Mason County News
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Letters to the Editor
Wednesday, September 26, 2012 • Posted September 26, 2012

I recently read an article on the internet entitled “Is california the next Detroit.” The article was written by Robert J. Cristiano, Ph.D., a California educator & real estate developer. The article is real eye opener as to what big government is doing to our country. I would like to share his message with the people of Mason County.

Most Californians live within about 50 miles of its majestic coastline - for good reason. The California coastline is blessed with arguably the most desirable climate on earth, magnificent beaches, a backdrop of snow - capped mountains and natural harbors in San Diego, Long Beach and San Francisco. There is no mystery why California’s population and economy boomed after the Second World War.

The Golden State was aptly named. It’s Gold Rush of 1849 was followed a century later by massive growth in the 1950s and 60s. Education in California became the envy of the world. Stanford became the Harvard of the West. A college education at the University of California and California State University systems was relatively inexpensive. The Community College system that fed its universities was ostensibly free.

California’s public school system led the nation in innovation and most of its classrooms were new. The highway system that moved California’s automobile driven commerce eliminated the need for public transportation systems like New York and Chicago. The fertile soil of the Central Valley became the breadbasket of the world.

The next golden wave in the 1980s grew from former orchards south of San Francisco known as Silicon Valley. Intel and other companies led the world’s computer and software revolution. In the 1990s, the dot-com revolution brought immense wealth to more Californians. It’s innovators, Google, Apple, and others, ushered in the internet era. The 2000s brought the greatest housing and mortgage boom in the nation’s history, with innovation centered in Orange County. California was truly the Golden State.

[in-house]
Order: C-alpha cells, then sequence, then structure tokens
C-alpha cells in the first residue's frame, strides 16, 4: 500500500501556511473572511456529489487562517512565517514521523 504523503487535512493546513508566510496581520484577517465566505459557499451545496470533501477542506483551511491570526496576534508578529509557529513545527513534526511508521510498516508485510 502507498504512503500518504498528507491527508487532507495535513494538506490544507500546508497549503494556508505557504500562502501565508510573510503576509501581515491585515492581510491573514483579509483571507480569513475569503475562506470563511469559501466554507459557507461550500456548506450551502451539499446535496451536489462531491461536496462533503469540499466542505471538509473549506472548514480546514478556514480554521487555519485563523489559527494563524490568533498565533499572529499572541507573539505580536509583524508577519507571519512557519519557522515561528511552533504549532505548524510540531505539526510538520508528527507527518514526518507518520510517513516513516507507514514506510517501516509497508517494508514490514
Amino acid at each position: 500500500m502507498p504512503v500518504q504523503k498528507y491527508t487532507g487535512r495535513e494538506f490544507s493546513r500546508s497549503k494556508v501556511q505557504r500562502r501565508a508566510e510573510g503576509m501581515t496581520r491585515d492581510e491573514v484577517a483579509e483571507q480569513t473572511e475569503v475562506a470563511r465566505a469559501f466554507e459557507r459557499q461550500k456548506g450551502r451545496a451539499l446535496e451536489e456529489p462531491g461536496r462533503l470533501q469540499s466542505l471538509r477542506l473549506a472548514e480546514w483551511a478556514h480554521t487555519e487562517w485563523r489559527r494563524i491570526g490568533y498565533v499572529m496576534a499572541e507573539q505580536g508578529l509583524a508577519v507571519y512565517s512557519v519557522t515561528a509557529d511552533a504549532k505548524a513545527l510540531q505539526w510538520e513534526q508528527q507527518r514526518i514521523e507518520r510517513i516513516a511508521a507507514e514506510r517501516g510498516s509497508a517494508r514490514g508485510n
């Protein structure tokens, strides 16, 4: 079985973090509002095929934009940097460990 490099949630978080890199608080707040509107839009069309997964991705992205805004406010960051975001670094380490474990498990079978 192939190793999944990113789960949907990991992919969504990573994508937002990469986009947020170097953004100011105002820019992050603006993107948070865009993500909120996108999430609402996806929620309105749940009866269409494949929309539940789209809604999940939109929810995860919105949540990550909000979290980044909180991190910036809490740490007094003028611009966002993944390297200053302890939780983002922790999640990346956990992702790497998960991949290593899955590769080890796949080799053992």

Why then would the author of this article have the temerity to ask, “when did Californians become Stupid?” And: Is California the next Detroit?

Californians, due to their golden history, live in unique oblivion. When the Tea Party movement caused a political tsunami that swept more than 60 incumbents from officem in 2010, the wave petered out at California’s state line. There was no effect on the 2010 election that saw Democrats take every elected office in the state.

California voters rejected Meg Whitman, the billionaire founder of Ebay, in favor of Jerry Brown. Gov. Brown signed into law a “high-speed rail bill that will spend $6 billion ( that the state does not have ) to build a train between Fresno and Bakersfield - not Los Angeles and San Francisco, as promised. There was little outcry.

California has a 16 billion defecit that no one seems to notice. Brown’s budget “assumes” that California voters will pass massive tax increases on themselves. If they do not, the 2013 deficit becomes a mind -numbing 20 billion. The budget, mandated to balance by the California constitution, has been billions in the red for 10 straight years. How could Californians re-elect the same politicians year after year that produce budgets with multi-billion dollar deficits?